News / Kick Off U.S. Volunteer Effort at Park

by Connie Midey - Jun. 20, 2009 12:00 AM
The Arizona Republic

If you’re eager to tackle community challenges as part of the new United We Serve campaign, you won’t need to wait long to roll up your sleeves and get to work.
On Monday, the first day of the summer campaign, Keep Phoenix Beautiful hosts a volunteer project that could lure you outdoors in the early morning hours and leave you feeling good about giving Mother Nature a helping hand.
In a video message launching United We Serve, President Barack Obama on Wednesday urged Americans to read to kids, help at a hospital, pick up trash or participate in other volunteer activities.
"Economic recovery is as much about what you’re doing in your communities as what we’re doing in Washington - and it’s going to take all of us, working together," he said.
Volunteers for the non-profit Keep Phoenix Beautiful already have been hard at work, further evidence that the economic bust has inspired what the Corporation for National and Community Service calls a "compassion boom."
The government-run CNCS is managing the United We Serve Web site (serve.gov), where potential volunteers can find projects in their community and ideas for developing their own. The federal agency coordinates the Senior Corps, AmeriCorps, and Learn and Serve America programs.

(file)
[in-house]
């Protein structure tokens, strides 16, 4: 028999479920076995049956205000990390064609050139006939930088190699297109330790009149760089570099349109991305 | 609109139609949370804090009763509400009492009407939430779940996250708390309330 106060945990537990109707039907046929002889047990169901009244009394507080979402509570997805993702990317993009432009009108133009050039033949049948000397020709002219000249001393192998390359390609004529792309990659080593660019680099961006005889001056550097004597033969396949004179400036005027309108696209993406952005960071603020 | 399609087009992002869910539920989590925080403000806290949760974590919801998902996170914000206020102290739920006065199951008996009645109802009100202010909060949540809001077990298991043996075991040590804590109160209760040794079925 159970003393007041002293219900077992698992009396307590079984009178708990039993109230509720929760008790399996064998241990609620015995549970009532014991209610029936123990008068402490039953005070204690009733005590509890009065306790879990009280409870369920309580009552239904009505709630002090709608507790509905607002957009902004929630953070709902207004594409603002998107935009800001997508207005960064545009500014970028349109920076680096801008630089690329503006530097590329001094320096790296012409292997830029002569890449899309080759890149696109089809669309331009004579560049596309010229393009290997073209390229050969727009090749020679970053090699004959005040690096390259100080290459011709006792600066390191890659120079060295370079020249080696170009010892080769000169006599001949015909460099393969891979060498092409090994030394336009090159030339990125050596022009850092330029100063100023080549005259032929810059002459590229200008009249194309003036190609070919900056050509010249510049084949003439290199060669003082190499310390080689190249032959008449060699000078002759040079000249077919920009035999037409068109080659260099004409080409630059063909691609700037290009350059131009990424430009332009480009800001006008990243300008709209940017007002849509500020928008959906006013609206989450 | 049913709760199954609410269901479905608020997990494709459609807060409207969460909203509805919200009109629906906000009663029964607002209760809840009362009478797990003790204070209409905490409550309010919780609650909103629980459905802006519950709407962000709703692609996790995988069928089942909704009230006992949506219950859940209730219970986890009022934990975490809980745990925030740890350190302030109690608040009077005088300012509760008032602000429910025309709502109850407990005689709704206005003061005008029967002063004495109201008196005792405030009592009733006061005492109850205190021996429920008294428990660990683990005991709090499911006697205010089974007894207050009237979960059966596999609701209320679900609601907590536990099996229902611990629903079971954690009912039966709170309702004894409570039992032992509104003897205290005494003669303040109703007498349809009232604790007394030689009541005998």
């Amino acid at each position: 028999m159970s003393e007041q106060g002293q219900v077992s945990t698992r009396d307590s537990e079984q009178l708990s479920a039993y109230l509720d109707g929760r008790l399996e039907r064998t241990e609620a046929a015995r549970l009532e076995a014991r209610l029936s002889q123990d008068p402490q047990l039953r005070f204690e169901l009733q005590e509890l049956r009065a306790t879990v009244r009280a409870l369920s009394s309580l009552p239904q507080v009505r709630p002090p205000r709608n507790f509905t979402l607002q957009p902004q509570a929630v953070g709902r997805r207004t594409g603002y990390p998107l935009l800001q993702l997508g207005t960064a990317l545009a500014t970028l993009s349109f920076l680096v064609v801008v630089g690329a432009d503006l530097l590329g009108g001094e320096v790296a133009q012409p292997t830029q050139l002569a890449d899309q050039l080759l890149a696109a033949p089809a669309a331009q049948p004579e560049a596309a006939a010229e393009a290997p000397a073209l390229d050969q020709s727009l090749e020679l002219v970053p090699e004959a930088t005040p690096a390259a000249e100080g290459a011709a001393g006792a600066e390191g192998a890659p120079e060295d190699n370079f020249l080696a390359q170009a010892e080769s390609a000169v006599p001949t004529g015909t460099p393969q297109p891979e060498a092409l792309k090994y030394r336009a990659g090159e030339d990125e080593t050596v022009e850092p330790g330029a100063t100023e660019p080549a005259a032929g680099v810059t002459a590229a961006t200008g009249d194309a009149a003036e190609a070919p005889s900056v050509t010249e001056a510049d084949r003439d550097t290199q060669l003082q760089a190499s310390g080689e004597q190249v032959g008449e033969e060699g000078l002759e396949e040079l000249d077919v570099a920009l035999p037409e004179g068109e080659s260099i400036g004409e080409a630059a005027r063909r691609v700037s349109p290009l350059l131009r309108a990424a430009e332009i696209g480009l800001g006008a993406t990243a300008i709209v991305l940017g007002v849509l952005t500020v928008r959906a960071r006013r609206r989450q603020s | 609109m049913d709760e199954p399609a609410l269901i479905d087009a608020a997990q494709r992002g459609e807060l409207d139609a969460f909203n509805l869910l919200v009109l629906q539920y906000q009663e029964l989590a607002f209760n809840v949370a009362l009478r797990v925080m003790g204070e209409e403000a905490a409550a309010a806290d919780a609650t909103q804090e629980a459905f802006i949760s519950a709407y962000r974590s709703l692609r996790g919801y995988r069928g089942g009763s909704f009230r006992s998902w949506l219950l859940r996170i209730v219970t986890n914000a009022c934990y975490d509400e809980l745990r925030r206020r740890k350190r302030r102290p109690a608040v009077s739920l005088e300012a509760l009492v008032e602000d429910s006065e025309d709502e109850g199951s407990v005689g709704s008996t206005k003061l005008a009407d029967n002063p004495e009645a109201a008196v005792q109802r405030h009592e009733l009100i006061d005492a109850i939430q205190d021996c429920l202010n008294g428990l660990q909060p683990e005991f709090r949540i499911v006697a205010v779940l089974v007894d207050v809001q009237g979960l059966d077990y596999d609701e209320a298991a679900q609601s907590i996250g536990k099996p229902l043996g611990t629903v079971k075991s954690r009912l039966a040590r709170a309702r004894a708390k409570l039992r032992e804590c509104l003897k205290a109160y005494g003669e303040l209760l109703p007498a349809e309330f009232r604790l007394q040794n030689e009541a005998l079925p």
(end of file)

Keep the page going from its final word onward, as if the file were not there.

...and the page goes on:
Keep Phoenix Beautiful’s project Monday is a sprucing up of Steele Indian School Park in central Phoenix before the park’s Fabulous Phoenix 4th celebration. The work, done in cooperation with the Phoenix Parks and Recreation Department, will include weeding, raking and trimming. Volunteers also are being asked to take on recycling and other tasks during the Independence Day event.
The United We Serve initiative ends Sept. 11 with a new National Day of Service and Remembrance to mark the eighth anniversary of 9/11, but the work of non-profit agencies and the volunteers who support them will continue.
Keep Phoenix Beautiful, an affiliate since 1982 of Keep America Beautiful, offers community service projects year-round, executive director Tom Waldeck said.